TUESDAY, May 28 (HealthDay News) -- For patients with congestive heart failure, admission in January, during the night (12 a.m. to 6 a.m.), or on Friday is associated with significantly worse outcomes, according to a study presented at the European Society of Cardiology's annual Heart Failure Congress, held from May 25 to 28 in Lisbon, Portugal.
David P. Kao, M.D., from the University of Colorado in Denver, and colleagues used hospital discharge data for all hospitals in the state of New York to examine the correlation between seasonal, weekly, and hourly variation in heart failure hospitalization and in-hospital outcomes. The cohort included 949,907 hospitalizations for congestive heart failure from 1994 to 2007.
The researchers found that for daily admissions, in-hospital mortality, and length of stay, seasonal trends were identified (peaks in February, January, and January, respectively). Mortality and length of stay were highest for admissions between 12 a.m. and 6 a.m. (adjusted odds ratio of death, 1.22) and were lowest for admissions between 6 a.m. and noon. In addition, mortality and length of stay were highest for those admitted on Friday (adjusted odds ratio of death, 1.09) and lowest for those admitted on Monday.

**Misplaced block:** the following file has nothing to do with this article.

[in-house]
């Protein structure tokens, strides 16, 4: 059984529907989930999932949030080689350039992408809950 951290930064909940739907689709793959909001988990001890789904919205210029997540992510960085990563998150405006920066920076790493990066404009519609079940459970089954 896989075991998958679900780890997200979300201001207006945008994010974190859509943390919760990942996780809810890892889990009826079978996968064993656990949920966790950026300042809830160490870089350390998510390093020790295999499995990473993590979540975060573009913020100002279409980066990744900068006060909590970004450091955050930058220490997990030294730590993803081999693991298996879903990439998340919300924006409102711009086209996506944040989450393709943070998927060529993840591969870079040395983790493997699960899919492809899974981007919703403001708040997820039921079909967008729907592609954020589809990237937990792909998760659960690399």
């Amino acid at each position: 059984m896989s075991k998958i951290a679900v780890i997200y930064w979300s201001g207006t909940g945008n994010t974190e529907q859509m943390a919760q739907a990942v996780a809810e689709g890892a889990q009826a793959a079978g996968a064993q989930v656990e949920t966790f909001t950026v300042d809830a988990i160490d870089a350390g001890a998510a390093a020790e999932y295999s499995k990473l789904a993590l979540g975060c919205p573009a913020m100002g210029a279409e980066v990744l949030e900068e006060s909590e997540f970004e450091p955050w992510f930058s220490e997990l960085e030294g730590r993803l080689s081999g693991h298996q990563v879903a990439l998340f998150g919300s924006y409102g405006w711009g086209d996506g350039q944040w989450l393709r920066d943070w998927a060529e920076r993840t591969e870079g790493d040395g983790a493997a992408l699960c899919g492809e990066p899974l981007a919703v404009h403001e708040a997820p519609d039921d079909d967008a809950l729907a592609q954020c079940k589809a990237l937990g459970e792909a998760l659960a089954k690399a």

"The fact that patients admitted right before the weekend and in the middle of the night do worse and are in hospital longer suggests that staffing levels may contribute to the findings," Kao said in a statement.
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